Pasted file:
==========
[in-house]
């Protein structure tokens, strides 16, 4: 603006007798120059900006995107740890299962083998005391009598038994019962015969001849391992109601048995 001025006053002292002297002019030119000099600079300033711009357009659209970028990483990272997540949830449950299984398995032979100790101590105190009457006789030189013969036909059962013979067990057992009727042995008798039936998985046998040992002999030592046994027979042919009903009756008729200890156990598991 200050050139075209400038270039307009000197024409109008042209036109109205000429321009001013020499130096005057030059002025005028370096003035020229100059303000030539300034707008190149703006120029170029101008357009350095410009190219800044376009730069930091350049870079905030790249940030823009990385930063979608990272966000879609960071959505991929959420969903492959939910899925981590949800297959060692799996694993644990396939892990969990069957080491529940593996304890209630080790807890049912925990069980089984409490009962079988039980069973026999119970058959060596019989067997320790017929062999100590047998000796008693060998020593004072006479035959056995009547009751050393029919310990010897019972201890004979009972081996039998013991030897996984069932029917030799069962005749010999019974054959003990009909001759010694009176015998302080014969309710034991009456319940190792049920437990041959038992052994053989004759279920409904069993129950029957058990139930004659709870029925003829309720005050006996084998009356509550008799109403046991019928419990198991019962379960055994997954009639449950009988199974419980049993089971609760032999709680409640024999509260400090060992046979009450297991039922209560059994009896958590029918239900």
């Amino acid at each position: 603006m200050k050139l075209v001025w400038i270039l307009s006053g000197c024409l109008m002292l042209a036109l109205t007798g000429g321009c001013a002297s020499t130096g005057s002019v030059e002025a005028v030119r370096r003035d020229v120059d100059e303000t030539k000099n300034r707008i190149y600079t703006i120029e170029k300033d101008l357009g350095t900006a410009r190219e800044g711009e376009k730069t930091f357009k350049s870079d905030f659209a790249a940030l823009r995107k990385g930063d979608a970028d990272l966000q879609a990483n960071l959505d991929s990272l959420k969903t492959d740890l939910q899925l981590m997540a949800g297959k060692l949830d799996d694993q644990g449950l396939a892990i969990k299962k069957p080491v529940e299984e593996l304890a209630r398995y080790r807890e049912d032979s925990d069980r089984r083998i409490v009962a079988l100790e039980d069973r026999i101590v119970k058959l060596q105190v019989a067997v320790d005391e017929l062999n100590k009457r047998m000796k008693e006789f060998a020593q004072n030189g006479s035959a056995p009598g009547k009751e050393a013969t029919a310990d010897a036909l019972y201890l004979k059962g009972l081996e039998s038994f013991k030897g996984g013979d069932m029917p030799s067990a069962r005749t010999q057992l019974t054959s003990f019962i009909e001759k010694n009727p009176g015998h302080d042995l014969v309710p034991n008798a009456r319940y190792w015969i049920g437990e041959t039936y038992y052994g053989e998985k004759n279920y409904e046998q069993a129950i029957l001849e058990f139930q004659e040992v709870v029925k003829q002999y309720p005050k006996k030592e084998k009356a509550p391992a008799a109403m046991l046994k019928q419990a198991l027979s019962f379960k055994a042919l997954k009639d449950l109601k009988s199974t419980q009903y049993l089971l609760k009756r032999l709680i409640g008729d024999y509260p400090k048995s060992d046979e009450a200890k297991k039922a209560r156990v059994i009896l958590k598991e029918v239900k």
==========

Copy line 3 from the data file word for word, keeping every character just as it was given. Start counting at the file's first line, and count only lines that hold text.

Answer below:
């Amino acid at each position: 603006m200050k050139l075209v001025w400038i270039l307009s006053g000197c024409l109008m002292l042209a036109l109205t007798g000429g321009c001013a002297s020499t130096g005057s002019v030059e002025a005028v030119r370096r003035d020229v120059d100059e303000t030539k000099n300034r707008i190149y600079t703006i120029e170029k300033d101008l357009g350095t900006a410009r190219e800044g711009e376009k730069t930091f357009k350049s870079d905030f659209a790249a940030l823009r995107k990385g930063d979608a970028d990272l966000q879609a990483n960071l959505d991929s990272l959420k969903t492959d740890l939910q899925l981590m997540a949800g297959k060692l949830d799996d694993q644990g449950l396939a892990i969990k299962k069957p080491v529940e299984e593996l304890a209630r398995y080790r807890e049912d032979s925990d069980r089984r083998i409490v009962a079988l100790e039980d069973r026999i101590v119970k058959l060596q105190v019989a067997v320790d005391e017929l062999n100590k009457r047998m000796k008693e006789f060998a020593q004072n030189g006479s035959a056995p009598g009547k009751e050393a013969t029919a310990d010897a036909l019972y201890l004979k059962g009972l081996e039998s038994f013991k030897g996984g013979d069932m029917p030799s067990a069962r005749t010999q057992l019974t054959s003990f019962i009909e001759k010694n009727p009176g015998h302080d042995l014969v309710p034991n008798a009456r319940y190792w015969i049920g437990e041959t039936y038992y052994g053989e998985k004759n279920y409904e046998q069993a129950i029957l001849e058990f139930q004659e040992v709870v029925k003829q002999y309720p005050k006996k030592e084998k009356a509550p391992a008799a109403m046991l046994k019928q419990a198991l027979s019962f379960k055994a042919l997954k009639d449950l109601k009988s199974t419980q009903y049993l089971l609760k009756r032999l709680i409640g008729d024999y509260p400090k048995s060992d046979e009450a200890k297991k039922a209560r156990v059994i009896l958590k598991e029918v239900k």